As soon as a timeline changes or the program makes a fundamental shift, the quicker you can relay this message to your team the easier it will be for them to adjust. Not only does it make them feel a part of the process, it’s also another way to build trust.
In addition to getting buy-in, a key to success is empowering team members to lead the change. Giving them ownership in the initiative will bring new perspectives to the program while keeping team members engaged when challenges arise.
As things progress you may encounter certain employees who are not embracing the change, or even worse, actively trying to disrupt the process. It is imperative you meet with those individuals directly to understand their position.
Often you can address their concerns and turn them into an advocate moving forward. If they refuse to embrace things, you can determine the best course of action to make sure they don’t derail the initiative for the rest of the organization.
Finally, make sure to recognize the team when milestones have been achieved or success stories have occurred. Everyone is motivated differently, and a simple “thanks” or “great job” can go a long way to creating loyal employees willing to go the extra mile.
Your ultimate goal is sustainment
Unfortunately, most organizations have a pile of programs that were rolled out but never achieved long-term sustainment. In addition to a change management plan, another common theme of failed rollouts is a lack of a sustainment strategy.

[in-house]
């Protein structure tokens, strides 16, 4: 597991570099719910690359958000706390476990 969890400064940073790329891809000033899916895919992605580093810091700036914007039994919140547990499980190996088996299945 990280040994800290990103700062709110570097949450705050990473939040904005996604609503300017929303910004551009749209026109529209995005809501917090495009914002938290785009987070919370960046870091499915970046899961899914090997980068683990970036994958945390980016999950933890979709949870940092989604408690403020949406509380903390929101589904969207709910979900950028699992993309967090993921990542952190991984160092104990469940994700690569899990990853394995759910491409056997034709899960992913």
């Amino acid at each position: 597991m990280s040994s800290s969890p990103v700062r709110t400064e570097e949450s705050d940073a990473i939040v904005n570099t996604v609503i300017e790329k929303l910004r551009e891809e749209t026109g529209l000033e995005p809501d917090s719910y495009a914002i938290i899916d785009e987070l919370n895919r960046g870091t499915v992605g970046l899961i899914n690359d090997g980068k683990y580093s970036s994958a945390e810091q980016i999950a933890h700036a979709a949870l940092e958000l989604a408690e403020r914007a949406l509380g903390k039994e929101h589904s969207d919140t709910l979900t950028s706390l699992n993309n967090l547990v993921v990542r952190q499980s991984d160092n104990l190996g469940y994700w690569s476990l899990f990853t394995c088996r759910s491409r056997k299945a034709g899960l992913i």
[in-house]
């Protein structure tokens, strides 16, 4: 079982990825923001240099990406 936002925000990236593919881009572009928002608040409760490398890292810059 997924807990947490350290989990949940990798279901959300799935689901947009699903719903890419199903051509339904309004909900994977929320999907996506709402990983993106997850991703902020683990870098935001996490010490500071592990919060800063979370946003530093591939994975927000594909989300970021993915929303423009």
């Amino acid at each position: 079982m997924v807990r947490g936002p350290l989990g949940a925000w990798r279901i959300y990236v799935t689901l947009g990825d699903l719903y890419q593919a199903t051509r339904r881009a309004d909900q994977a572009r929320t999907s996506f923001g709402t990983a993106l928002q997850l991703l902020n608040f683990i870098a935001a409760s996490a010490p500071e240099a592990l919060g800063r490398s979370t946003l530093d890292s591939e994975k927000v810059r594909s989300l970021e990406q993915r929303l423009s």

Too many organizations see the program’s implementation as the only training needed to embed the new systems into the culture. However, according to research compiled by Google, 69% of successful change management initiatives had training both before and after the program rolled out.
Building a continuous development plan can help to ensure the program “sticks” and is engrained into the framework of the operation. These trainings can be used to rollout tweaks to the initiative, address crucial skill-gap challenges, or simply to reinforce the necessary behaviors.
Another impactful way to ensure sustainment is through weekly conversations directly related to implementation. This can be achieved by cascading messaging via leaders during team meetings and one-on-ones.
Finally, don’t forget to embed your initiative or change into new team member onboarding. This is one of the most critical things we do with our clients to ensure long-term sustainment and that all new employees are trained the proper way from the beginning.
Change can always be scary, especially for an organization with multiple layers of leadership and a diverse workforce. The more effort you put into developing the change management strategy, the smoother the transition will be for all and the more likely it will achieve long-term sustainment.
As Socrates once said, “the secret of change is to focus all of your energy not on fighting the old, but on building the new.” Your change management strategy will help your organization understand the vision and embrace the journey.